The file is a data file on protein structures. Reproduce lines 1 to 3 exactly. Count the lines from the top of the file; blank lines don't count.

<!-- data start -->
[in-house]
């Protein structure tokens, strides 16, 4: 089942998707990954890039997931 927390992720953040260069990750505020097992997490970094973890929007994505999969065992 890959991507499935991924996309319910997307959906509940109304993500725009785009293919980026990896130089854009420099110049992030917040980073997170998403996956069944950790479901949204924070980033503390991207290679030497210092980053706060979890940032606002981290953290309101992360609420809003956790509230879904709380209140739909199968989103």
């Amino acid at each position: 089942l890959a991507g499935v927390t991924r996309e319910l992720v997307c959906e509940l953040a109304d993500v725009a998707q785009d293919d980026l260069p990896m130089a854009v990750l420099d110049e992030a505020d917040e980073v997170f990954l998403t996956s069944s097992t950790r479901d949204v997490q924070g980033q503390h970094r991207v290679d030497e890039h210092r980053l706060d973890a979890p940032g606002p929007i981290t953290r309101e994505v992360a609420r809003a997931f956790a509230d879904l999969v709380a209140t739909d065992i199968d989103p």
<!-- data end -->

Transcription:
[in-house]
């Protein structure tokens, strides 16, 4: 089942998707990954890039997931 927390992720953040260069990750505020097992997490970094973890929007994505999969065992 890959991507499935991924996309319910997307959906509940109304993500725009785009293919980026990896130089854009420099110049992030917040980073997170998403996956069944950790479901949204924070980033503390991207290679030497210092980053706060979890940032606002981290953290309101992360609420809003956790509230879904709380209140739909199968989103």
């Amino acid at each position: 089942l890959a991507g499935v927390t991924r996309e319910l992720v997307c959906e509940l953040a109304d993500v725009a998707q785009d293919d980026l260069p990896m130089a854009v990750l420099d110049e992030a505020d917040e980073v997170f990954l998403t996956s069944s097992t950790r479901d949204v997490q924070g980033q503390h970094r991207v290679d030497e890039h210092r980053l706060d973890a979890p940032g606002p929007i981290t953290r309101e994505v992360a609420r809003a997931f956790a509230d879904l999969v709380a209140t739909d065992i199968d989103p």